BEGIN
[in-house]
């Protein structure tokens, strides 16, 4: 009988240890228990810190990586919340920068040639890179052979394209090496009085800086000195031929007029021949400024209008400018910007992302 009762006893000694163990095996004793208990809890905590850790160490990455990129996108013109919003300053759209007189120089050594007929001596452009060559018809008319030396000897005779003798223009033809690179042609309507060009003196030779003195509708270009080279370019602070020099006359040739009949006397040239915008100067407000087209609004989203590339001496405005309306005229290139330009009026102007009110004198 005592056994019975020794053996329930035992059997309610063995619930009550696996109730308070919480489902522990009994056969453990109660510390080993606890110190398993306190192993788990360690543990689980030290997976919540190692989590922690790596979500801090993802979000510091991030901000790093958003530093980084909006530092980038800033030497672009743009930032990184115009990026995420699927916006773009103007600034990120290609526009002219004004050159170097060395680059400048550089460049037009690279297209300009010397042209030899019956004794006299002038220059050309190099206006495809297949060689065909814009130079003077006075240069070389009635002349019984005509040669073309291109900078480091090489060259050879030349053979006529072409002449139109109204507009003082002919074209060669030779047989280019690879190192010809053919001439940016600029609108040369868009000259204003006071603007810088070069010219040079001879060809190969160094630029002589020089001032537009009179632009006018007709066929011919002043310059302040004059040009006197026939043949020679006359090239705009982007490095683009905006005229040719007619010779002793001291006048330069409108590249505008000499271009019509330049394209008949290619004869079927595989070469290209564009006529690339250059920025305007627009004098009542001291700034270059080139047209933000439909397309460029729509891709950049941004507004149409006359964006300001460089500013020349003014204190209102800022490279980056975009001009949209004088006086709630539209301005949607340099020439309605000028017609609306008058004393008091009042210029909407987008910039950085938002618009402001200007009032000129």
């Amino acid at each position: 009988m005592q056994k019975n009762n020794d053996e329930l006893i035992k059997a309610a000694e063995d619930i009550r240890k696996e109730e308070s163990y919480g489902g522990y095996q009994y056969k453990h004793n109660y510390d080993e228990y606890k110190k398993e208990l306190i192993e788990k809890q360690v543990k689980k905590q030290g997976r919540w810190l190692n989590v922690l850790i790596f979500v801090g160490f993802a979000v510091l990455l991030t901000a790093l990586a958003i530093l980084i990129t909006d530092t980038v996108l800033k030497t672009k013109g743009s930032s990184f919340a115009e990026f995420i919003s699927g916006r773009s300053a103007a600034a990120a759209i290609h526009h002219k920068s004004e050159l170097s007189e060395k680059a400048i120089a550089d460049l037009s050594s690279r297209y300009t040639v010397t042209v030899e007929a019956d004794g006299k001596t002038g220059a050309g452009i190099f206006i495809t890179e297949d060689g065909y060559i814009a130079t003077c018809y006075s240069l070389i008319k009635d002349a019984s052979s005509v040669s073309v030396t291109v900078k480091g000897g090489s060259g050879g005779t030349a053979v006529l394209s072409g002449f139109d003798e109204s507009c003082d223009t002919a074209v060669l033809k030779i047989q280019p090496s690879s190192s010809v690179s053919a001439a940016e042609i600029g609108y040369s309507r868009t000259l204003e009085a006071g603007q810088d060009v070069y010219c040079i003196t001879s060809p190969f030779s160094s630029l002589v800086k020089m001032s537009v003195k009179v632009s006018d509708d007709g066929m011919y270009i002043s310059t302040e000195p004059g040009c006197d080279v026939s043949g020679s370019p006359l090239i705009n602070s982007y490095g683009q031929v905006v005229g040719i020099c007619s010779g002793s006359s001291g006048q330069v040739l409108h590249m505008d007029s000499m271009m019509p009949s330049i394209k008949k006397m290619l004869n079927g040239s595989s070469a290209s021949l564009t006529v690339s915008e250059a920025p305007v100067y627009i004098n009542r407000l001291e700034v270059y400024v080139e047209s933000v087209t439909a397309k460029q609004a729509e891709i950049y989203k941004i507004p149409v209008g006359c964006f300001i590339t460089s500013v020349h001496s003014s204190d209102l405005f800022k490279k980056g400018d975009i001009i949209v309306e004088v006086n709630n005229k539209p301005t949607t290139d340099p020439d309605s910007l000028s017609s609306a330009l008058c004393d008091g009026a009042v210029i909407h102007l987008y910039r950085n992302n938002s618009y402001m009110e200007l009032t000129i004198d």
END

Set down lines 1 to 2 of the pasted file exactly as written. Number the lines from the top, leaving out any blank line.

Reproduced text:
[in-house]
């Protein structure tokens, strides 16, 4: 009988240890228990810190990586919340920068040639890179052979394209090496009085800086000195031929007029021949400024209008400018910007992302 009762006893000694163990095996004793208990809890905590850790160490990455990129996108013109919003300053759209007189120089050594007929001596452009060559018809008319030396000897005779003798223009033809690179042609309507060009003196030779003195509708270009080279370019602070020099006359040739009949006397040239915008100067407000087209609004989203590339001496405005309306005229290139330009009026102007009110004198 005592056994019975020794053996329930035992059997309610063995619930009550696996109730308070919480489902522990009994056969453990109660510390080993606890110190398993306190192993788990360690543990689980030290997976919540190692989590922690790596979500801090993802979000510091991030901000790093958003530093980084909006530092980038800033030497672009743009930032990184115009990026995420699927916006773009103007600034990120290609526009002219004004050159170097060395680059400048550089460049037009690279297209300009010397042209030899019956004794006299002038220059050309190099206006495809297949060689065909814009130079003077006075240069070389009635002349019984005509040669073309291109900078480091090489060259050879030349053979006529072409002449139109109204507009003082002919074209060669030779047989280019690879190192010809053919001439940016600029609108040369868009000259204003006071603007810088070069010219040079001879060809190969160094630029002589020089001032537009009179632009006018007709066929011919002043310059302040004059040009006197026939043949020679006359090239705009982007490095683009905006005229040719007619010779002793001291006048330069409108590249505008000499271009019509330049394209008949290619004869079927595989070469290209564009006529690339250059920025305007627009004098009542001291700034270059080139047209933000439909397309460029729509891709950049941004507004149409006359964006300001460089500013020349003014204190209102800022490279980056975009001009949209004088006086709630539209301005949607340099020439309605000028017609609306008058004393008091009042210029909407987008910039950085938002618009402001200007009032000129």